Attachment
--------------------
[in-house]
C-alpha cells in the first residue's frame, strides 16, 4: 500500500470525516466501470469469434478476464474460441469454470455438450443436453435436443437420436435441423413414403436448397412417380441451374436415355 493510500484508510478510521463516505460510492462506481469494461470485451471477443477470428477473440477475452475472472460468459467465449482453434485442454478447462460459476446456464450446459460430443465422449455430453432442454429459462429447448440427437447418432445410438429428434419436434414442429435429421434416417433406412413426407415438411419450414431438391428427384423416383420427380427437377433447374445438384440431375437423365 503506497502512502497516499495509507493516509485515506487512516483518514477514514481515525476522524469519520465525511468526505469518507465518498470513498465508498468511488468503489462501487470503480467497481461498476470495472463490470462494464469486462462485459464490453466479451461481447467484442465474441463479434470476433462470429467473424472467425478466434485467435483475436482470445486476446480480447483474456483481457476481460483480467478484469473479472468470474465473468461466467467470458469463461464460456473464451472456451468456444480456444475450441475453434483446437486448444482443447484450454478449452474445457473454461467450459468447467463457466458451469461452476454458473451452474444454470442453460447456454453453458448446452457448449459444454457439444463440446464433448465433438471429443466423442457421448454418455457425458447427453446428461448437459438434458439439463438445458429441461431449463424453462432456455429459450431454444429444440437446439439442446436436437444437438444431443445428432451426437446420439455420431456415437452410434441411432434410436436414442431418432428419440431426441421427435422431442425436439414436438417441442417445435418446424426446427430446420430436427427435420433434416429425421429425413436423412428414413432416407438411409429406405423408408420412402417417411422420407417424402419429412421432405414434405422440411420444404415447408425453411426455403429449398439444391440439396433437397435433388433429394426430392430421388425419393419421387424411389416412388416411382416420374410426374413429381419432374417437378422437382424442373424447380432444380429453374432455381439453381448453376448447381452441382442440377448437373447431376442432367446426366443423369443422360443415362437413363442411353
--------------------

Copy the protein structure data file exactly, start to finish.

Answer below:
[in-house]
C-alpha cells in the first residue's frame, strides 16, 4: 500500500470525516466501470469469434478476464474460441469454470455438450443436453435436443437420436435441423413414403436448397412417380441451374436415355 493510500484508510478510521463516505460510492462506481469494461470485451471477443477470428477473440477475452475472472460468459467465449482453434485442454478447462460459476446456464450446459460430443465422449455430453432442454429459462429447448440427437447418432445410438429428434419436434414442429435429421434416417433406412413426407415438411419450414431438391428427384423416383420427380427437377433447374445438384440431375437423365 503506497502512502497516499495509507493516509485515506487512516483518514477514514481515525476522524469519520465525511468526505469518507465518498470513498465508498468511488468503489462501487470503480467497481461498476470495472463490470462494464469486462462485459464490453466479451461481447467484442465474441463479434470476433462470429467473424472467425478466434485467435483475436482470445486476446480480447483474456483481457476481460483480467478484469473479472468470474465473468461466467467470458469463461464460456473464451472456451468456444480456444475450441475453434483446437486448444482443447484450454478449452474445457473454461467450459468447467463457466458451469461452476454458473451452474444454470442453460447456454453453458448446452457448449459444454457439444463440446464433448465433438471429443466423442457421448454418455457425458447427453446428461448437459438434458439439463438445458429441461431449463424453462432456455429459450431454444429444440437446439439442446436436437444437438444431443445428432451426437446420439455420431456415437452410434441411432434410436436414442431418432428419440431426441421427435422431442425436439414436438417441442417445435418446424426446427430446420430436427427435420433434416429425421429425413436423412428414413432416407438411409429406405423408408420412402417417411422420407417424402419429412421432405414434405422440411420444404415447408425453411426455403429449398439444391440439396433437397435433388433429394426430392430421388425419393419421387424411389416412388416411382416420374410426374413429381419432374417437378422437382424442373424447380432444380429453374432455381439453381448453376448447381452441382442440377448437373447431376442432367446426366443423369443422360443415362437413363442411353